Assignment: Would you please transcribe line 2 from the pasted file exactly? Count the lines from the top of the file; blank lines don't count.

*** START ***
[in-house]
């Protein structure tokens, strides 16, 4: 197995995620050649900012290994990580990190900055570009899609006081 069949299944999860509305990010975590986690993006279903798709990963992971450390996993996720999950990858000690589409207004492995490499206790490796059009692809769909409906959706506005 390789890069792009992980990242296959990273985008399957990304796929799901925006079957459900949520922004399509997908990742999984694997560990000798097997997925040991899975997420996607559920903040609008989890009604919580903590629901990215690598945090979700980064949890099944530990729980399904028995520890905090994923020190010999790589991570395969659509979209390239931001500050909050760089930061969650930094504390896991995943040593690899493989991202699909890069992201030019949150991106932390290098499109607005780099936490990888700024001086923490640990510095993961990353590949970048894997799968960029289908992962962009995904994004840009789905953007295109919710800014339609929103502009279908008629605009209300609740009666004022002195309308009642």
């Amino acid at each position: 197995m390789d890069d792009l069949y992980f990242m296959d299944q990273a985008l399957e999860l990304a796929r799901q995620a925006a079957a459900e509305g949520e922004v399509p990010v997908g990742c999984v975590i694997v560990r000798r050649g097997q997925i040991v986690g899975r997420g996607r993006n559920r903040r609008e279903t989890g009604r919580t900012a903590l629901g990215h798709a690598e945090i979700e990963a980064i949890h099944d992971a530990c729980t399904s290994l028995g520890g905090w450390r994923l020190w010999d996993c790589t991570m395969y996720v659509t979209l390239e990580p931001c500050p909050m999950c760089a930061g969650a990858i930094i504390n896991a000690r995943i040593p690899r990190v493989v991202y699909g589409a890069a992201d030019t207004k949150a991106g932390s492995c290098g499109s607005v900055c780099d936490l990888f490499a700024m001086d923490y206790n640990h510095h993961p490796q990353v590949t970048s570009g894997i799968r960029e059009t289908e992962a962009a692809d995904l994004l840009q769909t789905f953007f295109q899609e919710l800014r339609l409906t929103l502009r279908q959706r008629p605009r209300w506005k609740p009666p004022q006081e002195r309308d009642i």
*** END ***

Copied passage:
């Protein structure tokens, strides 16, 4: 197995995620050649900012290994990580990190900055570009899609006081 069949299944999860509305990010975590986690993006279903798709990963992971450390996993996720999950990858000690589409207004492995490499206790490796059009692809769909409906959706506005 390789890069792009992980990242296959990273985008399957990304796929799901925006079957459900949520922004399509997908990742999984694997560990000798097997997925040991899975997420996607559920903040609008989890009604919580903590629901990215690598945090979700980064949890099944530990729980399904028995520890905090994923020190010999790589991570395969659509979209390239931001500050909050760089930061969650930094504390896991995943040593690899493989991202699909890069992201030019949150991106932390290098499109607005780099936490990888700024001086923490640990510095993961990353590949970048894997799968960029289908992962962009995904994004840009789905953007295109919710800014339609929103502009279908008629605009209300609740009666004022002195309308009642």